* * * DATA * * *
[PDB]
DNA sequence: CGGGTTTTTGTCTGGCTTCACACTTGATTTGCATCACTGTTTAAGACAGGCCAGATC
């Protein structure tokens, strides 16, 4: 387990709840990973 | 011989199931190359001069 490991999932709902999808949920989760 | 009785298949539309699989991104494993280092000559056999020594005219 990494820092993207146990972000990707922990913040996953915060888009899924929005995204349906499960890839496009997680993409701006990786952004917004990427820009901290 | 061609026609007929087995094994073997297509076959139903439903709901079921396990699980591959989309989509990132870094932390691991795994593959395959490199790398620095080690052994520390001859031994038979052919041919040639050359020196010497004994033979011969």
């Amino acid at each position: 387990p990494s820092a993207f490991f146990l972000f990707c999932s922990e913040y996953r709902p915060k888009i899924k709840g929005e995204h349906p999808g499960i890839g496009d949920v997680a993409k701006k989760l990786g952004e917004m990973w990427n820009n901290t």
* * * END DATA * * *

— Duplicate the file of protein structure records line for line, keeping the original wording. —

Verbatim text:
[PDB]
DNA sequence: CGGGTTTTTGTCTGGCTTCACACTTGATTTGCATCACTGTTTAAGACAGGCCAGATC
């Protein structure tokens, strides 16, 4: 387990709840990973 | 011989199931190359001069 490991999932709902999808949920989760 | 009785298949539309699989991104494993280092000559056999020594005219 990494820092993207146990972000990707922990913040996953915060888009899924929005995204349906499960890839496009997680993409701006990786952004917004990427820009901290 | 061609026609007929087995094994073997297509076959139903439903709901079921396990699980591959989309989509990132870094932390691991795994593959395959490199790398620095080690052994520390001859031994038979052919041919040639050359020196010497004994033979011969």
């Amino acid at each position: 387990p990494s820092a993207f490991f146990l972000f990707c999932s922990e913040y996953r709902p915060k888009i899924k709840g929005e995204h349906p999808g499960i890839g496009d949920v997680a993409k701006k989760l990786g952004e917004m990973w990427n820009n901290t």